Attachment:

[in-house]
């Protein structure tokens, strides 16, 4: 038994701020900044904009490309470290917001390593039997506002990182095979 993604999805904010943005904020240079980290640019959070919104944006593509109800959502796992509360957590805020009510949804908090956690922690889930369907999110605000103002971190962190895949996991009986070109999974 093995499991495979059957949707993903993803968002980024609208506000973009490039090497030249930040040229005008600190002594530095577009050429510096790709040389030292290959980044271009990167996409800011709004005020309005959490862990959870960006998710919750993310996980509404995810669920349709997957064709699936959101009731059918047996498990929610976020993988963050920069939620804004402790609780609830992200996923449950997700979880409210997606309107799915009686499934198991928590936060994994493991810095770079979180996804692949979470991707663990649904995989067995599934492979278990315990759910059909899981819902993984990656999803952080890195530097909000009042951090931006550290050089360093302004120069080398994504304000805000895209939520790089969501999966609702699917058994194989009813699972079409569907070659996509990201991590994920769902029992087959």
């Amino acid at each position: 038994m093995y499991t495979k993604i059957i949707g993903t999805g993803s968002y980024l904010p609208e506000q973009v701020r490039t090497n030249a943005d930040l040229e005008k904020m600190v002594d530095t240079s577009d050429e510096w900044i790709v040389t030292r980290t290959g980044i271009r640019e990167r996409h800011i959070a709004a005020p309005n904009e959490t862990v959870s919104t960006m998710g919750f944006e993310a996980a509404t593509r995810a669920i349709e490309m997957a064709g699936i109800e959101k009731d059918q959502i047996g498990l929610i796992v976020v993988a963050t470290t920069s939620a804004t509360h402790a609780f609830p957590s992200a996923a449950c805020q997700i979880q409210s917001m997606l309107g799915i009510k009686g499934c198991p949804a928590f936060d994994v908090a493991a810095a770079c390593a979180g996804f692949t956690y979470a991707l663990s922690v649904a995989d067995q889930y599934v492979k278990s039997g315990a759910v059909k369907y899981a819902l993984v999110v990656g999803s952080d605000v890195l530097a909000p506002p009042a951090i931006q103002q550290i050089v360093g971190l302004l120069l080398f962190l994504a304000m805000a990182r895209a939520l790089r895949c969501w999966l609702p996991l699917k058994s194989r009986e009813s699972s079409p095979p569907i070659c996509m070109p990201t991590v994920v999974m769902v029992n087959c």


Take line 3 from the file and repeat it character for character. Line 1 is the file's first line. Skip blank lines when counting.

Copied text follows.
């Amino acid at each position: 038994m093995y499991t495979k993604i059957i949707g993903t999805g993803s968002y980024l904010p609208e506000q973009v701020r490039t090497n030249a943005d930040l040229e005008k904020m600190v002594d530095t240079s577009d050429e510096w900044i790709v040389t030292r980290t290959g980044i271009r640019e990167r996409h800011i959070a709004a005020p309005n904009e959490t862990v959870s919104t960006m998710g919750f944006e993310a996980a509404t593509r995810a669920i349709e490309m997957a064709g699936i109800e959101k009731d059918q959502i047996g498990l929610i796992v976020v993988a963050t470290t920069s939620a804004t509360h402790a609780f609830p957590s992200a996923a449950c805020q997700i979880q409210s917001m997606l309107g799915i009510k009686g499934c198991p949804a928590f936060d994994v908090a493991a810095a770079c390593a979180g996804f692949t956690y979470a991707l663990s922690v649904a995989d067995q889930y599934v492979k278990s039997g315990a759910v059909k369907y899981a819902l993984v999110v990656g999803s952080d605000v890195l530097a909000p506002p009042a951090i931006q103002q550290i050089v360093g971190l302004l120069l080398f962190l994504a304000m805000a990182r895209a939520l790089r895949c969501w999966l609702p996991l699917k058994s194989r009986e009813s699972s079409p095979p569907i070659c996509m070109p990201t991590v994920v999974m769902v029992n087959c």